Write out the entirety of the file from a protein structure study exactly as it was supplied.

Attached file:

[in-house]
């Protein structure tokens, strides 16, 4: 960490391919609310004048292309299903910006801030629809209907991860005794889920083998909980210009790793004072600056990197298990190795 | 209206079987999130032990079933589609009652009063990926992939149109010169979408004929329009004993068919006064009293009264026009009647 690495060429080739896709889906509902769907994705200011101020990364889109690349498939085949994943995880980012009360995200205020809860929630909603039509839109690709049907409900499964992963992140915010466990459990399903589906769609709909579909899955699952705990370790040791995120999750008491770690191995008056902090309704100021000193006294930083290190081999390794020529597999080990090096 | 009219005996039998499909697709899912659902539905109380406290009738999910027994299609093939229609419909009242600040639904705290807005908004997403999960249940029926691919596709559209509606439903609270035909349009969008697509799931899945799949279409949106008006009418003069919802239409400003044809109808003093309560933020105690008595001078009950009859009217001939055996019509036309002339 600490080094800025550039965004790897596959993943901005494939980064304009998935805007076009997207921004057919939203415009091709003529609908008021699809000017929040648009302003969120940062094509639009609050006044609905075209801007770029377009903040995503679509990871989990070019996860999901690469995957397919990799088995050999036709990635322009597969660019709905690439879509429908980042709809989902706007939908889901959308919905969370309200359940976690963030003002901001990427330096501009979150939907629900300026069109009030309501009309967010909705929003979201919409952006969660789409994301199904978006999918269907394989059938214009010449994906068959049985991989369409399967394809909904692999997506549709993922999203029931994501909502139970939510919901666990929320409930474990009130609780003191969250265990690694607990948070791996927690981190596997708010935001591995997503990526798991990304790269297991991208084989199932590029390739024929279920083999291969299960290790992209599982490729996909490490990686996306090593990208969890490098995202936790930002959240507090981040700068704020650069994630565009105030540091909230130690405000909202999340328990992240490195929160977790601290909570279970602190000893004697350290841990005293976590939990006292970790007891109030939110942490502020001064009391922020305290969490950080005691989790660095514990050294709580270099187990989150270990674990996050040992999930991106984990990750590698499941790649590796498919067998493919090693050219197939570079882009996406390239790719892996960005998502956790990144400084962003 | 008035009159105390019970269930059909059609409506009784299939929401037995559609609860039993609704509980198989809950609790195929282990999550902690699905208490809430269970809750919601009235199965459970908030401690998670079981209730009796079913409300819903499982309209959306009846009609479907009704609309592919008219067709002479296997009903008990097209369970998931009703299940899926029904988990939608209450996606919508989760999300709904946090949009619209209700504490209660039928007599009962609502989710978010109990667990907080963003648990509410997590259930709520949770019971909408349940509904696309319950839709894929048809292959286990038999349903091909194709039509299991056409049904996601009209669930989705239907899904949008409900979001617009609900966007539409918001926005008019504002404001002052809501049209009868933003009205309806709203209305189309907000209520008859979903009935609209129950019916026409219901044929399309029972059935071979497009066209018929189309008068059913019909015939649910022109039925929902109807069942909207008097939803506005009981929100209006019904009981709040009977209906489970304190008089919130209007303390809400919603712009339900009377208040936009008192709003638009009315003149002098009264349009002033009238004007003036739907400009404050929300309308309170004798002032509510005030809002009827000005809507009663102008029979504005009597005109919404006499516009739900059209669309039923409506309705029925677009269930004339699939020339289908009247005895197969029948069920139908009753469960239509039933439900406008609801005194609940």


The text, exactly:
[in-house]
């Protein structure tokens, strides 16, 4: 960490391919609310004048292309299903910006801030629809209907991860005794889920083998909980210009790793004072600056990197298990190795 | 209206079987999130032990079933589609009652009063990926992939149109010169979408004929329009004993068919006064009293009264026009009647 690495060429080739896709889906509902769907994705200011101020990364889109690349498939085949994943995880980012009360995200205020809860929630909603039509839109690709049907409900499964992963992140915010466990459990399903589906769609709909579909899955699952705990370790040791995120999750008491770690191995008056902090309704100021000193006294930083290190081999390794020529597999080990090096 | 009219005996039998499909697709899912659902539905109380406290009738999910027994299609093939229609419909009242600040639904705290807005908004997403999960249940029926691919596709559209509606439903609270035909349009969008697509799931899945799949279409949106008006009418003069919802239409400003044809109808003093309560933020105690008595001078009950009859009217001939055996019509036309002339 600490080094800025550039965004790897596959993943901005494939980064304009998935805007076009997207921004057919939203415009091709003529609908008021699809000017929040648009302003969120940062094509639009609050006044609905075209801007770029377009903040995503679509990871989990070019996860999901690469995957397919990799088995050999036709990635322009597969660019709905690439879509429908980042709809989902706007939908889901959308919905969370309200359940976690963030003002901001990427330096501009979150939907629900300026069109009030309501009309967010909705929003979201919409952006969660789409994301199904978006999918269907394989059938214009010449994906068959049985991989369409399967394809909904692999997506549709993922999203029931994501909502139970939510919901666990929320409930474990009130609780003191969250265990690694607990948070791996927690981190596997708010935001591995997503990526798991990304790269297991991208084989199932590029390739024929279920083999291969299960290790992209599982490729996909490490990686996306090593990208969890490098995202936790930002959240507090981040700068704020650069994630565009105030540091909230130690405000909202999340328990992240490195929160977790601290909570279970602190000893004697350290841990005293976590939990006292970790007891109030939110942490502020001064009391922020305290969490950080005691989790660095514990050294709580270099187990989150270990674990996050040992999930991106984990990750590698499941790649590796498919067998493919090693050219197939570079882009996406390239790719892996960005998502956790990144400084962003 | 008035009159105390019970269930059909059609409506009784299939929401037995559609609860039993609704509980198989809950609790195929282990999550902690699905208490809430269970809750919601009235199965459970908030401690998670079981209730009796079913409300819903499982309209959306009846009609479907009704609309592919008219067709002479296997009903008990097209369970998931009703299940899926029904988990939608209450996606919508989760999300709904946090949009619209209700504490209660039928007599009962609502989710978010109990667990907080963003648990509410997590259930709520949770019971909408349940509904696309319950839709894929048809292959286990038999349903091909194709039509299991056409049904996601009209669930989705239907899904949008409900979001617009609900966007539409918001926005008019504002404001002052809501049209009868933003009205309806709203209305189309907000209520008859979903009935609209129950019916026409219901044929399309029972059935071979497009066209018929189309008068059913019909015939649910022109039925929902109807069942909207008097939803506005009981929100209006019904009981709040009977209906489970304190008089919130209007303390809400919603712009339900009377208040936009008192709003638009009315003149002098009264349009002033009238004007003036739907400009404050929300309308309170004798002032509510005030809002009827000005809507009663102008029979504005009597005109919404006499516009739900059209669309039923409506309705029925677009269930004339699939020339289908009247005895197969029948069920139908009753469960239509039933439900406008609801005194609940």